As I write this, it’s 2pm on Saturday June 12th and we are about 40 miles south of Long Island headed to Montauk. The winds have filled in nicely from the south at nearly 20kts (one knot is 1.1 statute or land mile per hour). With the wind behind us and at a good speed, we have been clipping along at a nice rate of speed for much of the day, reeling off the miles as we head toward Montauk, the eastern most point of Long Island.
Being on Pandora when the conditions are like this is quite exhilarating as it was conditions like theses that she was designed and built for. Today she had bursts of speed at 9.3 kts and steady, hour after hour, speeds in excess of 8kts, a respectable rate of speed for any boat.
On Thursday afternoon I met up with my crew and we made our way to Annapolis to prepare to bring Pandora to CT and her next “home” in Mystic CT where she will be for the second half of June and into late July, when we take her to Maine.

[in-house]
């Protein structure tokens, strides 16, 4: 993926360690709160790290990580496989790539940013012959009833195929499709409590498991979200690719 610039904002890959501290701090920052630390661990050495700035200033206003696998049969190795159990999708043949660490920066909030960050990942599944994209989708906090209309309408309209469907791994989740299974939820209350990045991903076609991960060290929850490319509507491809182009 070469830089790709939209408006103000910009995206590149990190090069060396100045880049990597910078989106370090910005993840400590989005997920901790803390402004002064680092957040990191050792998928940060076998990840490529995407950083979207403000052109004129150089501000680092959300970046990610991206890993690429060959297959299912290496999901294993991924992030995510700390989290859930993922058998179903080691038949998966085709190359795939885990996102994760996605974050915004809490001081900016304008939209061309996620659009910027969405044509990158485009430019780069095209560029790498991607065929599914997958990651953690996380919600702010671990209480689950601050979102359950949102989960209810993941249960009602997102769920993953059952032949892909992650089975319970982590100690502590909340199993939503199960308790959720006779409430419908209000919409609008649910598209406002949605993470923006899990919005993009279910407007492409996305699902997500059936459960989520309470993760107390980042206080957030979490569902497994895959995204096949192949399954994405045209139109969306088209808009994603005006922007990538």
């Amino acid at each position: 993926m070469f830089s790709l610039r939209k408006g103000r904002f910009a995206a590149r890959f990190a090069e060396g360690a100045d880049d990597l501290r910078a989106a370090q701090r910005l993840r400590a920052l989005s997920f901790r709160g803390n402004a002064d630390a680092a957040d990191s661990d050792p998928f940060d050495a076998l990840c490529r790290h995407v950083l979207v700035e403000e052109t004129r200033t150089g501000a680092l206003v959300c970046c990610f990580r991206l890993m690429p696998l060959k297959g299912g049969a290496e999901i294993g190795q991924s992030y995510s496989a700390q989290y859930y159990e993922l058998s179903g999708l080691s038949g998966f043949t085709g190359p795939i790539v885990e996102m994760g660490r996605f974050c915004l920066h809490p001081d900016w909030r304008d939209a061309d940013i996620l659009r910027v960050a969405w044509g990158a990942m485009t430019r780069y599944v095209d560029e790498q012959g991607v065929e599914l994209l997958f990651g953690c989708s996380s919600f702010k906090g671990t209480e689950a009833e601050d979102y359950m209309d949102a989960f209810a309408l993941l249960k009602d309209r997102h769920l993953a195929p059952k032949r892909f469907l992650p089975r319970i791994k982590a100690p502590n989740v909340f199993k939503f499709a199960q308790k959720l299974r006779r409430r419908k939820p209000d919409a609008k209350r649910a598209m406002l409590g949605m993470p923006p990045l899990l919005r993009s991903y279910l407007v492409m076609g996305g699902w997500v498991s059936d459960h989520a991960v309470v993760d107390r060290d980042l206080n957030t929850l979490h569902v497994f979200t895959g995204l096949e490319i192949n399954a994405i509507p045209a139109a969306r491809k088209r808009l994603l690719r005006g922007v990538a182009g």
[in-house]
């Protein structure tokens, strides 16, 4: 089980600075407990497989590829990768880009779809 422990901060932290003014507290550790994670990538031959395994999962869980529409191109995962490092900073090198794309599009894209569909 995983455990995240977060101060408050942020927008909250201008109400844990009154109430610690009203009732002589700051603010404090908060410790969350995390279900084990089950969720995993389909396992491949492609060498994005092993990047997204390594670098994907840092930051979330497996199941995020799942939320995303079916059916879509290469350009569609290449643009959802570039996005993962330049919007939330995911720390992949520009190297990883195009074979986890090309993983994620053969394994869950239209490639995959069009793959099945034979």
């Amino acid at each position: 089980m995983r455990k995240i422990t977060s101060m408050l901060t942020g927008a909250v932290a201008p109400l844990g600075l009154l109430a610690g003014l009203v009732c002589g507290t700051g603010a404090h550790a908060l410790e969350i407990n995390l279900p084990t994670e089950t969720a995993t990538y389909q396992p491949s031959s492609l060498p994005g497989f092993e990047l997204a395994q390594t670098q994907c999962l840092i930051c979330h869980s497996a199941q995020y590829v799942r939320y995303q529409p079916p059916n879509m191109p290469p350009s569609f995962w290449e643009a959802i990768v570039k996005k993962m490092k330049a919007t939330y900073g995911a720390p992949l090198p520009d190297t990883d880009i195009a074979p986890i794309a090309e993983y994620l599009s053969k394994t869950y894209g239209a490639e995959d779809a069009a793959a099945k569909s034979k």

With a total of 4 crew, including me, we would have enough on board to handle the boat if things got messy, and I felt secure knowing that each of them had good offshore experience. Here’s Burt and Dick, two of the three. One was catching up on sleep down below.
As I wrote in a past post, I did some upgrades to my rig over the winter to prepare Pandora for offshore sailing. When the going gets tough, you have to be prepared to sail under reduced rig and a storm jib is a must. Here’s a shot of my jib hoisted prior to departure. Glad that the guys at Quantum Sails got the measurements right. Now we are ready!
Taking a boat out into the ocean, especially a small vessel like Pandora requires lots of safety gear. Aboard we have key gear to keep us safe in the event of a “water landing” as they say on the airlines. We have a liferaft and EPIRB (a transmitter, registered to Pandora that will alert the authorities via satellite if we get into trouble. You may have heard that they young teen sailor Abby Sunderland had hers go off recently when her boat Wild Eyes was dismasted in the Indian Ocean. Her EPIRB was able to alert rescuers and she was found and picked up by a fishing boat that steamed to her rescue.